Frankly Speaking 3/16/21 - Why cloud security is hard

A biweekly(-ish) newsletter on random thoughts in tech and research. I am an investor at Dell Technologies Capital and a recovering academic. I am interested in security, AI/ML, and cloud.

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Lots of VC activity recently. I’ve been hearing that many funds are using metrics like “capital deployed per week” or “deals done per week.” The stock market is crazy, and I have legitimately lost track of all the SPACs. Will someone make a SPAC ETF? Probably a bad idea…

Anyway, hope everyone enjoyed the Grammys. Honestly, in some way, I am enjoying these “remote” shows, and hope they will keep some part of the format.

Finally, one quick advertisement on behalf of my portfolio company, Soluble. They wrote a blog post comparing all the open-source security assessment tools for infrastructure as code, such as Terraform, etc. Please go check it out!


In my last newsletter, I wrote how we should stop forcing security and engineering to collaborate. I got a slew of comments on my LinkedIn post. What’s truly amazing is that it’s obvious who read the whole post and who didn’t. Some people comment after just reading the title and didn’t really get any of the nuances and qualifications that I made in the newsletter itself. I know this is obvious, but it’s REALLY hard to convey all the nuances in the title of my newsletter. But, hey! I appreciate the engagement.

In case, it’s not clear. I do want things to get better between security and engineering. My newsletters are meant as guidance to help companies think more deeply about their products and go-to-market by presenting my interpretation of market dynamics, which I don’t always like but have to accept.

Anyway, this brings us to this week’s newsletter. I discuss cloud security so frequently because I think it’s going to be the biggest problem in cybersecurity in the next decade. In previous posts, I’ve talked about how I think about cloud security from first principles and why the public cloud is changing IT and security.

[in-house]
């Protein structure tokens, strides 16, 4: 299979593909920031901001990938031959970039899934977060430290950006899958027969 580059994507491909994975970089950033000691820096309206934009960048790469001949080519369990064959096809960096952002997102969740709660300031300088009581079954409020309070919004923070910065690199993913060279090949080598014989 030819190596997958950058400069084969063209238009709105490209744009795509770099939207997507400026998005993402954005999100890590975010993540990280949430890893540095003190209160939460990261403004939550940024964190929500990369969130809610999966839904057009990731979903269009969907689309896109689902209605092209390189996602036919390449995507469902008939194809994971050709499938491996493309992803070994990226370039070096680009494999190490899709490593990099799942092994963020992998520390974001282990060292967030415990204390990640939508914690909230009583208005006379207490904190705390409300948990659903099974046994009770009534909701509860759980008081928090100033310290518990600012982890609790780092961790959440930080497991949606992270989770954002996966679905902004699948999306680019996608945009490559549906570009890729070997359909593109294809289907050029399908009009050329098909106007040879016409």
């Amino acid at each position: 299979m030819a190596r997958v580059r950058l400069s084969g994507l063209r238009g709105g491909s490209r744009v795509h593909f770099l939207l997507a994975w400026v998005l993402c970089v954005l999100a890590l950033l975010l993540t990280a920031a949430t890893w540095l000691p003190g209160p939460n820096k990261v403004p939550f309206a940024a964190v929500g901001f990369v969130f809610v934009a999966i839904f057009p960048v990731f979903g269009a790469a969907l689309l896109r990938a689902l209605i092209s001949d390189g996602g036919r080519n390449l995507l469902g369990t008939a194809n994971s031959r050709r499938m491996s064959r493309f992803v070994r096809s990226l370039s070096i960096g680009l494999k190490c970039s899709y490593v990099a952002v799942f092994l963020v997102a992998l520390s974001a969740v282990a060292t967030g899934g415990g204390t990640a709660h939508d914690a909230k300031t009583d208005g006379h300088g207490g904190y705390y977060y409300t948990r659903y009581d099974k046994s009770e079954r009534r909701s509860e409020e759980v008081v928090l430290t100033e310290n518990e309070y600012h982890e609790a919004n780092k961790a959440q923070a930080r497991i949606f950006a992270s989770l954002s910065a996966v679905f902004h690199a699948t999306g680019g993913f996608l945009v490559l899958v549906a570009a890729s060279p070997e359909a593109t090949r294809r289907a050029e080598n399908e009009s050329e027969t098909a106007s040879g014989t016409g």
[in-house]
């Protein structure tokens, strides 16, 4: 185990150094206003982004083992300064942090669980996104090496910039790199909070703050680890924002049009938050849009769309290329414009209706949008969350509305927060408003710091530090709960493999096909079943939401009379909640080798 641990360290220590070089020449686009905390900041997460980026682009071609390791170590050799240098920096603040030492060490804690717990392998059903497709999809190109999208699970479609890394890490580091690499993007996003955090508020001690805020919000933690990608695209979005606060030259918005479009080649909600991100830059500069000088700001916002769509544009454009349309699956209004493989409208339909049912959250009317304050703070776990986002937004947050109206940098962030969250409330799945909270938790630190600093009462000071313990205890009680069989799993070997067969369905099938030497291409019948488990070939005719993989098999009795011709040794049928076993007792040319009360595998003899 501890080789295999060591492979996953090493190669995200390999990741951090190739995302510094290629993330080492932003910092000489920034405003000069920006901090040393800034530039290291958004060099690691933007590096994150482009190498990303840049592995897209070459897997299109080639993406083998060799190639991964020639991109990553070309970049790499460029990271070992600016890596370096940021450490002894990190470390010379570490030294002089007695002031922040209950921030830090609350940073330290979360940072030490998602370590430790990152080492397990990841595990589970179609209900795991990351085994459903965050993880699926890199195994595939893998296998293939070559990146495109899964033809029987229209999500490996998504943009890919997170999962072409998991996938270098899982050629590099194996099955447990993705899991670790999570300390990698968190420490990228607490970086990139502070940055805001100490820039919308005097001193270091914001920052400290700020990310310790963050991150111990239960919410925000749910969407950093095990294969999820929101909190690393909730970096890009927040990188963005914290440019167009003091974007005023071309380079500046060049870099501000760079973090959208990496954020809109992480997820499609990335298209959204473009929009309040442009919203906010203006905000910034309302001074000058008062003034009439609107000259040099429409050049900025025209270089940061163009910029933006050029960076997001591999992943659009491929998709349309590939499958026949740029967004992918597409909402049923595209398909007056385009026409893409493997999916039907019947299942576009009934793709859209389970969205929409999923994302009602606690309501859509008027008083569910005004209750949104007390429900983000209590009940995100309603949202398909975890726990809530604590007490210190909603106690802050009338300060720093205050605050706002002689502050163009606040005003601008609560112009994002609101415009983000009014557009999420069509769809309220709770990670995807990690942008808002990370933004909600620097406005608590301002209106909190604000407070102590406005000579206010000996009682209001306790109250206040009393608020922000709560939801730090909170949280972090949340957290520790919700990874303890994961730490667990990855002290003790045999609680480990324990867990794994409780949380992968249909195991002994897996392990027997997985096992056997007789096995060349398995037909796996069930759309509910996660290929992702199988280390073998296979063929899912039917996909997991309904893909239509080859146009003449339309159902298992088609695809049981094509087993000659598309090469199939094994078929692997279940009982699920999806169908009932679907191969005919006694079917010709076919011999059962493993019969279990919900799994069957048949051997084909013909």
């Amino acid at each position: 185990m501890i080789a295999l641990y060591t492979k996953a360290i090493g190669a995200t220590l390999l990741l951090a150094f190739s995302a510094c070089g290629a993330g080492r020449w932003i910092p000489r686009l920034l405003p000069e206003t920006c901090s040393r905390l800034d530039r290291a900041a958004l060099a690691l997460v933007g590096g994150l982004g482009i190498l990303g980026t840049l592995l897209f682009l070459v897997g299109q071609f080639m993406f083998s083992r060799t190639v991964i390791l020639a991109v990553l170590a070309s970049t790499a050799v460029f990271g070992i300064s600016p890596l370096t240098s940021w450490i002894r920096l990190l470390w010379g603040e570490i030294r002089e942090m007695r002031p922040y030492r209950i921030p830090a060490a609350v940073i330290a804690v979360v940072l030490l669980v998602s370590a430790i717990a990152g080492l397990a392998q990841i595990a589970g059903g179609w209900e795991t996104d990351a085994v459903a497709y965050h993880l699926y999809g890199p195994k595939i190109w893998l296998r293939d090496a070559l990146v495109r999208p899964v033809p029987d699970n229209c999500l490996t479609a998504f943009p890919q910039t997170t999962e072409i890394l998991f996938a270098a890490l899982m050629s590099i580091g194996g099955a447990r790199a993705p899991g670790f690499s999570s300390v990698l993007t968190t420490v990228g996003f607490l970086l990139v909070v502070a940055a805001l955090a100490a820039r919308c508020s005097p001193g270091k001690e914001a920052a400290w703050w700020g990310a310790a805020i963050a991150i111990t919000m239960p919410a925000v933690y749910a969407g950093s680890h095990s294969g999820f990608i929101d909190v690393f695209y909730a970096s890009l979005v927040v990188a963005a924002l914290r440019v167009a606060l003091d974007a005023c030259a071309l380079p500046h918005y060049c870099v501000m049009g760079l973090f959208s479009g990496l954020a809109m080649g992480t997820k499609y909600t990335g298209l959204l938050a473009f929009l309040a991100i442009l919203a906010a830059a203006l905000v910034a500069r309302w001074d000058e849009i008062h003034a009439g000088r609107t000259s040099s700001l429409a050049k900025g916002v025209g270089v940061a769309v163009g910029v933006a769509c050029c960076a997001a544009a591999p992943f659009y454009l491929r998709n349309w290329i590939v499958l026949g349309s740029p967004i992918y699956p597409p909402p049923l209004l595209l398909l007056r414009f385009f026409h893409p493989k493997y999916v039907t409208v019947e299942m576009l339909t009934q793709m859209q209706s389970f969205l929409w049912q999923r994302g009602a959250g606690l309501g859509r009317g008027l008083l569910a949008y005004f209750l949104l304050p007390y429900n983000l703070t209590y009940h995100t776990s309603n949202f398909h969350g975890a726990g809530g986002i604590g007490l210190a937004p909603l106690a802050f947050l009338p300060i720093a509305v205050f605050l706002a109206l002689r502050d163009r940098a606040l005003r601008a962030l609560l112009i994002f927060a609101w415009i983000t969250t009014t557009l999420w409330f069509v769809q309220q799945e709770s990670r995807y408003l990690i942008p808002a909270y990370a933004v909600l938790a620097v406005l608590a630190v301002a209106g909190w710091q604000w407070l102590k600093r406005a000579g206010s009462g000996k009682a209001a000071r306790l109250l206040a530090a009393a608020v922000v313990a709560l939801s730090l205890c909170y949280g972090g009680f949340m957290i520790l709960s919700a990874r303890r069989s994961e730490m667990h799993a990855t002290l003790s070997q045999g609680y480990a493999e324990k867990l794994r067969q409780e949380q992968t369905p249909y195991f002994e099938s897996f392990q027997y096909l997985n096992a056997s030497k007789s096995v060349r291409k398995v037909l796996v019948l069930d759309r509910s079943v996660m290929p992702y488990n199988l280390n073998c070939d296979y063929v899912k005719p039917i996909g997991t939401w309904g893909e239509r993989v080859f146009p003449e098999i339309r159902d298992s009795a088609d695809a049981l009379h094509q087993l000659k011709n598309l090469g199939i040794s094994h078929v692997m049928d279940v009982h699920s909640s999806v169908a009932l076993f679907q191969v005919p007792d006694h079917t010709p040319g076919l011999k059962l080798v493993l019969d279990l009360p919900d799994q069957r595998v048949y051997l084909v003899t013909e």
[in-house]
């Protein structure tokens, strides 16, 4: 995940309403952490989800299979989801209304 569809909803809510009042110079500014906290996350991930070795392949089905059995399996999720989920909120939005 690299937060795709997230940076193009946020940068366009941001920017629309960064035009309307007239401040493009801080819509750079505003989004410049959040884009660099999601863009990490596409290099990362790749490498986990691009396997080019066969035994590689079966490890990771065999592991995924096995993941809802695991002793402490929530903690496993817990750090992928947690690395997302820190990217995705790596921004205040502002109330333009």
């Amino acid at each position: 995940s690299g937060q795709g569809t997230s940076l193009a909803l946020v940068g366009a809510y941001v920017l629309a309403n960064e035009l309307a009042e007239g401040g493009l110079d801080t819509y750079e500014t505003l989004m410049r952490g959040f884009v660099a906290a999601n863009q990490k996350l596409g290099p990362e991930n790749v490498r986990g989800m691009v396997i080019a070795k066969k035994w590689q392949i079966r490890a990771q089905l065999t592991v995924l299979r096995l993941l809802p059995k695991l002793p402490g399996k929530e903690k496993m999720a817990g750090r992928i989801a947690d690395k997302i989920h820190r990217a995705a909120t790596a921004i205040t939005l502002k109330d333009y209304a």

Recently, we’ve seen a slew of cloud security companies have great acquisitions, such as Bridgecrew by Palo Alto Networks, Auth0 by Okta, Redlock by Palo Alto Networks, Twistlock by Palo Alto Networks, Stackrox by Redhat, etc.

It’s without a doubt that cloud security has generated a ton of value. But why is it so valuable? It’s a hard problem, and it’s hard for legacy datacenter security players to enter the market. These companies have found simple solutions to this increasingly complex problem.

But, why exactly is cloud security a hard problem?

First, there is the organizational issue. I’m not going to elaborate more because I wrote about it in detail in my last post. The summary is that security is used to working with IT but now has to work with DevOps, which has different incentives. Therefore, products have to adapt to this organizational change.

Second, the public cloud is very different from the datacenter. An organization does not have complete control over the network and access. The list goes on, but at the core, they lack the visibility that they previously had. It’s not clear to me whether they have more, less, or the same visibility, but they definitely don’t have the tools and processes to give them the appropriate visibility.

Third, the public cloud introduces different threats, which require new solutions. For example, open S3 buckets were never an issue in the datacenter world. It’s not clear how lessons and solutions translate over to solve this problem. Before, in the datacenter, there was full network visibility. Now, these types of data leakages are harder to detect.

Finally, it’s very common for cloud security startups to disrupt other startups. There is already a next generation of CSPM with Wiz and Orca trying to disrupt startup incumbents Aqua, Lacework, etc. One major reason is that the deployment velocity created by agile and cloud-native allows for more experimentation that leads to quicker maturation. Also, most security products are SaaS, so the product’s infrastructure is a key part of the product (in addition to the software itself). It’s easy for startups to have their backends and architectures be outdated. It’s even more difficult for legacy companies to keep up. For example, recently, we’ve seen a few security companies acquire log management companies to update their backend infrastructure. I’m referring specifically to Crowdstrike’s acqusition of Humio and SentintelOne’s acquisition of Scalyr.

There’s still a bunch of problems to solve in cloud security — some we haven’t even discovered yet! I believe this is just the beginning.


I love Costco! I can see why it’s hard for Amazon to get into their business. I’m a proud shareholder.